Friday, November 28, 2008

The Write Stuff

What do you do when you discover that the book you’ve been working on for four years has just been published - by another writer who’d been researching it for twelve?

It seems writing is as much a test of character as of creativity. When John Stuart Mill decided that he was would never finish writing his history of the French Revolution, on hearing that Thomas Carlyle was working on a similar project, he generously gave Carlyle his entire collection of books on the subject – there were no lending libraries in those days.

So when Carlyle finished The French Revolution in 1835, he lent the one and only manuscript – there were no photocopiers either – to Mill to read. Mill’s housemaid, thinking it was scrap, burned it. What did Carlyle do? He sat down and wrote it again, and then – how's this for trust? – sent it to Mill to review. (Presumably he'd changed his housemaid by then.) It turned out to be Carlyle’s greatest work. Then he founded the London Library.

When Charles Dickens wanted to write a novel set against the background of the Revolution, he relied heavily on Carlyle’s book and reading list, which by then he was able to borrow from the Library.

It’s an interesting thought that if there’d been no Mill, Carlyle might not have written The French Revolution, without which there might not have been A Tale of Two Cities – and, worse, no London Library. Today, if you search the Library catalogue under “French Revolution” you get 575 responses.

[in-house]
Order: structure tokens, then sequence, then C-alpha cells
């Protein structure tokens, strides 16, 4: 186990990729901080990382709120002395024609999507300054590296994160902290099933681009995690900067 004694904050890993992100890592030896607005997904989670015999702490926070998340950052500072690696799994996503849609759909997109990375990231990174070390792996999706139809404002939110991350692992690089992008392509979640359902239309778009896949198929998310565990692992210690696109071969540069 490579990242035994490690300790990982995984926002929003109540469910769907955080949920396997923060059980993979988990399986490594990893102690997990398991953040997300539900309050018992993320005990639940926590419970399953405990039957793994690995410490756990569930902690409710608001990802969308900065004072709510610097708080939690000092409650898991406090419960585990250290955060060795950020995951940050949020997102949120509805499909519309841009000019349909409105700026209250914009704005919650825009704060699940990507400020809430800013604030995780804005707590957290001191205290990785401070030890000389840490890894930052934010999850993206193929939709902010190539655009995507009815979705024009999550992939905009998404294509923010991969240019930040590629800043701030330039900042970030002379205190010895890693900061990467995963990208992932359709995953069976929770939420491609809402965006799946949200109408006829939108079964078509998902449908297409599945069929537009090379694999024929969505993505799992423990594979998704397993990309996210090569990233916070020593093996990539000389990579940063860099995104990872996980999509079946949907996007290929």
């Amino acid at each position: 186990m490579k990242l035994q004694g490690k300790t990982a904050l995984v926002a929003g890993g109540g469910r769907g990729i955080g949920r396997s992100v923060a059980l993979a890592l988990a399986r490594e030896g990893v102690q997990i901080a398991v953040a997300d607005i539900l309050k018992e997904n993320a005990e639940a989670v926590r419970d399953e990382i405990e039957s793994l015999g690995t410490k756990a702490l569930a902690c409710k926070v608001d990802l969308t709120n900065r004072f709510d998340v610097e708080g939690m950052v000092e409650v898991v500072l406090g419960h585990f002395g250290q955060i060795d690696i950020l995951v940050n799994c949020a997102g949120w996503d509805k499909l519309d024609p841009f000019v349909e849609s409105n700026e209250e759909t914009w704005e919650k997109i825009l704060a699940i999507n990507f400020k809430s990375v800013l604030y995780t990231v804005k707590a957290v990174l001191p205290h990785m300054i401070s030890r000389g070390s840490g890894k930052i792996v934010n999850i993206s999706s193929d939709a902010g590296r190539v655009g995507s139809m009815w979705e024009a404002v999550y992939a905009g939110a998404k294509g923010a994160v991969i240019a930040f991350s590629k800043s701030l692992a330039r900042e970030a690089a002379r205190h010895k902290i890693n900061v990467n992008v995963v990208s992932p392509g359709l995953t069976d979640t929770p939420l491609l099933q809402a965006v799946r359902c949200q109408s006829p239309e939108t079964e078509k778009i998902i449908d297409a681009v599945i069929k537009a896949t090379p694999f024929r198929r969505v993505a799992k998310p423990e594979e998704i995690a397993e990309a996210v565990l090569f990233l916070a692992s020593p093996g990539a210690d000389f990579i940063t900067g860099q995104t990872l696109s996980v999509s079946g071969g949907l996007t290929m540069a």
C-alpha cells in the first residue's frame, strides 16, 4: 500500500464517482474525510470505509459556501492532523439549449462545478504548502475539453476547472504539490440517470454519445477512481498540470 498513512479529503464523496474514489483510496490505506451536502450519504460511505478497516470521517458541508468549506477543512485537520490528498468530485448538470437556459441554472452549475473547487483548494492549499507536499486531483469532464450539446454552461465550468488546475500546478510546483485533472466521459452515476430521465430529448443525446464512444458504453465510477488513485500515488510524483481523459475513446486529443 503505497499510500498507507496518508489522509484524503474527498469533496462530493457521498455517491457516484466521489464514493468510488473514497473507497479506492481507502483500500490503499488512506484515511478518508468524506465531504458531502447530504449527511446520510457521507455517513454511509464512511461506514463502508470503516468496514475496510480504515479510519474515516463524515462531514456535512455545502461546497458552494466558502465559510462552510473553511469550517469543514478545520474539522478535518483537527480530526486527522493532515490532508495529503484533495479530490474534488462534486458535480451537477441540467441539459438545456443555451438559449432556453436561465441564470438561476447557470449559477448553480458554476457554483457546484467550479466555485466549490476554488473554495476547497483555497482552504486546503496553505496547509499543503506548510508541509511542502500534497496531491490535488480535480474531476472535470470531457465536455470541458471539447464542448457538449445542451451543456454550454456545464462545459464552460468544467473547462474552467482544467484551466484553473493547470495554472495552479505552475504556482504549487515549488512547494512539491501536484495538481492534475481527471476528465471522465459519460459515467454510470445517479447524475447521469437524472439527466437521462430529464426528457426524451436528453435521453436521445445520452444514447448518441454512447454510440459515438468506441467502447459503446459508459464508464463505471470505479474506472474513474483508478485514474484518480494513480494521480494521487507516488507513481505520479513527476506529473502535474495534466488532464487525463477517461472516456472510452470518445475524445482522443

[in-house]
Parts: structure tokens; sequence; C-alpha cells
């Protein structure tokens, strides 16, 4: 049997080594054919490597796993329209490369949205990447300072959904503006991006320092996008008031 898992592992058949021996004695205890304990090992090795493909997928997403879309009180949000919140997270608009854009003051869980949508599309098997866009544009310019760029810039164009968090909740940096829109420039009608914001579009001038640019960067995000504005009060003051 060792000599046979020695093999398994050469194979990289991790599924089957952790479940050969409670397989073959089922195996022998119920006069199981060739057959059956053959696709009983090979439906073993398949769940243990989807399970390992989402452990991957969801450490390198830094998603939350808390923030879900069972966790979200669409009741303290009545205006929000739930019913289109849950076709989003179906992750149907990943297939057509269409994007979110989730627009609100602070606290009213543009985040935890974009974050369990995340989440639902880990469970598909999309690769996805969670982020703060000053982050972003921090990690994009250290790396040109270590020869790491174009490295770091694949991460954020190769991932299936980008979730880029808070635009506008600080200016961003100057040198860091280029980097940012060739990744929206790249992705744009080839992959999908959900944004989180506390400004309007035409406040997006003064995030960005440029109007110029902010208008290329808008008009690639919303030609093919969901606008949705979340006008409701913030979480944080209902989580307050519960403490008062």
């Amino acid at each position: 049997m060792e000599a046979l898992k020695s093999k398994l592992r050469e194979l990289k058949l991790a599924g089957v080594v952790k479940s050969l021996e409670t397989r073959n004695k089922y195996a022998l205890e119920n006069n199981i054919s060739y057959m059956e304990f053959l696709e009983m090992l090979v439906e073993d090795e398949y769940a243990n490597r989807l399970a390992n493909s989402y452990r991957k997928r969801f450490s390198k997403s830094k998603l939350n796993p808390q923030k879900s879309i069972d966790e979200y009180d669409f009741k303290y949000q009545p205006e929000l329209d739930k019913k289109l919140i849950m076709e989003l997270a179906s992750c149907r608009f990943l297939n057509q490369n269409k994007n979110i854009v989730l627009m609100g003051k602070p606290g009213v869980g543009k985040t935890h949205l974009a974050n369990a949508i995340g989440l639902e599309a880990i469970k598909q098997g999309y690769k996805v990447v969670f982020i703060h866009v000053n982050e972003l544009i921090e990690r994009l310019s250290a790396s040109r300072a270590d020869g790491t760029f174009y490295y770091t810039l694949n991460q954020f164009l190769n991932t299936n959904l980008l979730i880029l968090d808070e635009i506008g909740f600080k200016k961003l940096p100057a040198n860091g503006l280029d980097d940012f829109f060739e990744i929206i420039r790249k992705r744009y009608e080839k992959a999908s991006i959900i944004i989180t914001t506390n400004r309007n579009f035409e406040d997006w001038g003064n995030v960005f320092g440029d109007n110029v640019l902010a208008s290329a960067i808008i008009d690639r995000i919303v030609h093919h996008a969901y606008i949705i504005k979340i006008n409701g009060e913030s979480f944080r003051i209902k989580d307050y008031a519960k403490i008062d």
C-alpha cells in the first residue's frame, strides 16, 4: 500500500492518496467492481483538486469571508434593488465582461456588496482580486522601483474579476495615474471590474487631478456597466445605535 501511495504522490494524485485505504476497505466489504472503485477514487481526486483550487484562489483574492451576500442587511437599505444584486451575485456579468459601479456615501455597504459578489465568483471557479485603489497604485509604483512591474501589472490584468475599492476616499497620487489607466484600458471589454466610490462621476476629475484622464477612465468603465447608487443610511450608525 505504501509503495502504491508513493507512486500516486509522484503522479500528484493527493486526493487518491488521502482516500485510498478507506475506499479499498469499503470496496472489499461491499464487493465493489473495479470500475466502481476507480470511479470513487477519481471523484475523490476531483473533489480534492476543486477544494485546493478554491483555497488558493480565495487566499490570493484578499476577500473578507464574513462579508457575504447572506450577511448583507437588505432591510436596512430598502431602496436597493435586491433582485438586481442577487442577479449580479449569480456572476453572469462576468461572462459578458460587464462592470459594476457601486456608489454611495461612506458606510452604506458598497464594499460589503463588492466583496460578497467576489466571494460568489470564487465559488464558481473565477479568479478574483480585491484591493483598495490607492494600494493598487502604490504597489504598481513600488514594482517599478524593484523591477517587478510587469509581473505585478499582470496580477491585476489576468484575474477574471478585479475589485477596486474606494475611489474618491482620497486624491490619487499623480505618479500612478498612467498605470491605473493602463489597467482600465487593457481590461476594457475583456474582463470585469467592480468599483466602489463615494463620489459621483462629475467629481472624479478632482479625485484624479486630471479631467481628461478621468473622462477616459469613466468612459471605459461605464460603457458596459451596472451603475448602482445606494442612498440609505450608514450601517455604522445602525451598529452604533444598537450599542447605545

The Victorian painter and poet, Dante Gabriel Rosetti, faced a different test. When Lizzie Siddall, his model, lover and, later, wife, overdosed on laudanum, he was distraught. Before she was buried in Highgate cemetery, he touchingly laid the manuscript of an unpublished book of his poems in the coffin beside her, implying that “Without you my poems are worthless”. But when, some years later, Rosetti decided he would like to publish the poems, rather than write all them out again, he had Lizzie’s coffin exhumed, took out his poems and buried her again, remarking that she was still as beautiful as he remembered. As always, Dorothy Parker put it succinctly:

Dante Gabriel Rossetti
Buried all of his libretti,
Thought the matter over – then
Went and dug them up again.

What am I going to do about the book? I wish I knew.

Friday, November 21, 2008


Palermo airport is called Falcone-Borsellino airport – for the two judges who were murdered by the mob there in 1992. Getting there at 1.00pm Monday for Alitalia’s 3.20pm flight to London seemed ample time. It was: the crews went on strike and I got home at midnight Tuesday. I won’t go as far as the guy who set up a special website to complain about his Alitalia experience, partly because the airport staff were incredibly helpful, but mainly because the guy is being sued by the airline. But next time I’m going by sea.